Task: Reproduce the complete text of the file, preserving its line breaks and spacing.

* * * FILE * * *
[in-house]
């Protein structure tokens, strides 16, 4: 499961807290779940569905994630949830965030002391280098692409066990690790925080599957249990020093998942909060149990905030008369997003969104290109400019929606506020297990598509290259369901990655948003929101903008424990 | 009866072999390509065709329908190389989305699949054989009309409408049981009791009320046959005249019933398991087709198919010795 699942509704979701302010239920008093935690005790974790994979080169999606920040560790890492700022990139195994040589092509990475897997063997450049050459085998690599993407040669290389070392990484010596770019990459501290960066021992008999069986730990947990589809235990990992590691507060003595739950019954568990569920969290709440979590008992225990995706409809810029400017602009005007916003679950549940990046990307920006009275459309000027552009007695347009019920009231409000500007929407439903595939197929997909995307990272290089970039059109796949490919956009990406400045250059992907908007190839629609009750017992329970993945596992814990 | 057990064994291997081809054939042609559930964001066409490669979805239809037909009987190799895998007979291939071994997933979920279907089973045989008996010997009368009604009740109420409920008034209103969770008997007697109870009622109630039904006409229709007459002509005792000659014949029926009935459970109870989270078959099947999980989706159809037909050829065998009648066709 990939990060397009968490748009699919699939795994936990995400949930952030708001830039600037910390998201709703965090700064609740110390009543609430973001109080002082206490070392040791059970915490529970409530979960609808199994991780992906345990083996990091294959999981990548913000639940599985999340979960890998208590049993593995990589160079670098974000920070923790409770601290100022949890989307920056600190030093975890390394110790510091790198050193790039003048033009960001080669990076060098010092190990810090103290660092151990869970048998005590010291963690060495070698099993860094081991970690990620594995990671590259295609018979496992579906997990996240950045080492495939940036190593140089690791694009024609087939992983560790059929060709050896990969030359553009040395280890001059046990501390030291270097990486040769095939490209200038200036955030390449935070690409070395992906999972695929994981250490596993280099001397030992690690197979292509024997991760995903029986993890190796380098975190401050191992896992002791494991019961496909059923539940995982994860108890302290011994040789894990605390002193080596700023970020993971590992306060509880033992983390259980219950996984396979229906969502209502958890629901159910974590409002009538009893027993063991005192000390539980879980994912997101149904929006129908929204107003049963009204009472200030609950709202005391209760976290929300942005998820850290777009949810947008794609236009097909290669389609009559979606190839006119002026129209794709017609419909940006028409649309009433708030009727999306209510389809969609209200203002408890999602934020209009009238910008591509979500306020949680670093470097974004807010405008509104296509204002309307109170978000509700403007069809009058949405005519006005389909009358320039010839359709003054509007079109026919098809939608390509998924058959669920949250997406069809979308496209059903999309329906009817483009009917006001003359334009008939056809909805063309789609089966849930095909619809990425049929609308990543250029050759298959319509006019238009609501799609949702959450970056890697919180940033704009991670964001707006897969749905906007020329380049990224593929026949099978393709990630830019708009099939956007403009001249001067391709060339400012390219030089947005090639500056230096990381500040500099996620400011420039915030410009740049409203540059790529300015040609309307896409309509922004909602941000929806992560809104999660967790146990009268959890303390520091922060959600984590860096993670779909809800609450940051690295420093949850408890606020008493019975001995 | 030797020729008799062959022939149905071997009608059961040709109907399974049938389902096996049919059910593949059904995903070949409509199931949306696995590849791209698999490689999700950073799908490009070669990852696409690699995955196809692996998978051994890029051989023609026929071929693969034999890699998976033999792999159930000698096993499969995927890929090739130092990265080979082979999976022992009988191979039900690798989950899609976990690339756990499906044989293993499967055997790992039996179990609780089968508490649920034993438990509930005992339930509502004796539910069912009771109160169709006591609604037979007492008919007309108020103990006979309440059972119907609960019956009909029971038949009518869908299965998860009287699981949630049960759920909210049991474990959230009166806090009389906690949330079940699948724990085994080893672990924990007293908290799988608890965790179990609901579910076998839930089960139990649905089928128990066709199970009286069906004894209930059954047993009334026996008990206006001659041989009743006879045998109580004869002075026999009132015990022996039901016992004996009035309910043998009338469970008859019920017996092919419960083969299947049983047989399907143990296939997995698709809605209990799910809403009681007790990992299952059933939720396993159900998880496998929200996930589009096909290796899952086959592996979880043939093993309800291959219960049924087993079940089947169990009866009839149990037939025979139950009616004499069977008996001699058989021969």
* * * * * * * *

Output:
[in-house]
């Protein structure tokens, strides 16, 4: 499961807290779940569905994630949830965030002391280098692409066990690790925080599957249990020093998942909060149990905030008369997003969104290109400019929606506020297990598509290259369901990655948003929101903008424990 | 009866072999390509065709329908190389989305699949054989009309409408049981009791009320046959005249019933398991087709198919010795 699942509704979701302010239920008093935690005790974790994979080169999606920040560790890492700022990139195994040589092509990475897997063997450049050459085998690599993407040669290389070392990484010596770019990459501290960066021992008999069986730990947990589809235990990992590691507060003595739950019954568990569920969290709440979590008992225990995706409809810029400017602009005007916003679950549940990046990307920006009275459309000027552009007695347009019920009231409000500007929407439903595939197929997909995307990272290089970039059109796949490919956009990406400045250059992907908007190839629609009750017992329970993945596992814990 | 057990064994291997081809054939042609559930964001066409490669979805239809037909009987190799895998007979291939071994997933979920279907089973045989008996010997009368009604009740109420409920008034209103969770008997007697109870009622109630039904006409229709007459002509005792000659014949029926009935459970109870989270078959099947999980989706159809037909050829065998009648066709 990939990060397009968490748009699919699939795994936990995400949930952030708001830039600037910390998201709703965090700064609740110390009543609430973001109080002082206490070392040791059970915490529970409530979960609808199994991780992906345990083996990091294959999981990548913000639940599985999340979960890998208590049993593995990589160079670098974000920070923790409770601290100022949890989307920056600190030093975890390394110790510091790198050193790039003048033009960001080669990076060098010092190990810090103290660092151990869970048998005590010291963690060495070698099993860094081991970690990620594995990671590259295609018979496992579906997990996240950045080492495939940036190593140089690791694009024609087939992983560790059929060709050896990969030359553009040395280890001059046990501390030291270097990486040769095939490209200038200036955030390449935070690409070395992906999972695929994981250490596993280099001397030992690690197979292509024997991760995903029986993890190796380098975190401050191992896992002791494991019961496909059923539940995982994860108890302290011994040789894990605390002193080596700023970020993971590992306060509880033992983390259980219950996984396979229906969502209502958890629901159910974590409002009538009893027993063991005192000390539980879980994912997101149904929006129908929204107003049963009204009472200030609950709202005391209760976290929300942005998820850290777009949810947008794609236009097909290669389609009559979606190839006119002026129209794709017609419909940006028409649309009433708030009727999306209510389809969609209200203002408890999602934020209009009238910008591509979500306020949680670093470097974004807010405008509104296509204002309307109170978000509700403007069809009058949405005519006005389909009358320039010839359709003054509007079109026919098809939608390509998924058959669920949250997406069809979308496209059903999309329906009817483009009917006001003359334009008939056809909805063309789609089966849930095909619809990425049929609308990543250029050759298959319509006019238009609501799609949702959450970056890697919180940033704009991670964001707006897969749905906007020329380049990224593929026949099978393709990630830019708009099939956007403009001249001067391709060339400012390219030089947005090639500056230096990381500040500099996620400011420039915030410009740049409203540059790529300015040609309307896409309509922004909602941000929806992560809104999660967790146990009268959890303390520091922060959600984590860096993670779909809800609450940051690295420093949850408890606020008493019975001995 | 030797020729008799062959022939149905071997009608059961040709109907399974049938389902096996049919059910593949059904995903070949409509199931949306696995590849791209698999490689999700950073799908490009070669990852696409690699995955196809692996998978051994890029051989023609026929071929693969034999890699998976033999792999159930000698096993499969995927890929090739130092990265080979082979999976022992009988191979039900690798989950899609976990690339756990499906044989293993499967055997790992039996179990609780089968508490649920034993438990509930005992339930509502004796539910069912009771109160169709006591609604037979007492008919007309108020103990006979309440059972119907609960019956009909029971038949009518869908299965998860009287699981949630049960759920909210049991474990959230009166806090009389906690949330079940699948724990085994080893672990924990007293908290799988608890965790179990609901579910076998839930089960139990649905089928128990066709199970009286069906004894209930059954047993009334026996008990206006001659041989009743006879045998109580004869002075026999009132015990022996039901016992004996009035309910043998009338469970008859019920017996092919419960083969299947049983047989399907143990296939997995698709809605209990799910809403009681007790990992299952059933939720396993159900998880496998929200996930589009096909290796899952086959592996979880043939093993309800291959219960049924087993079940089947169990009866009839149990037939025979139950009616004499069977008996001699058989021969």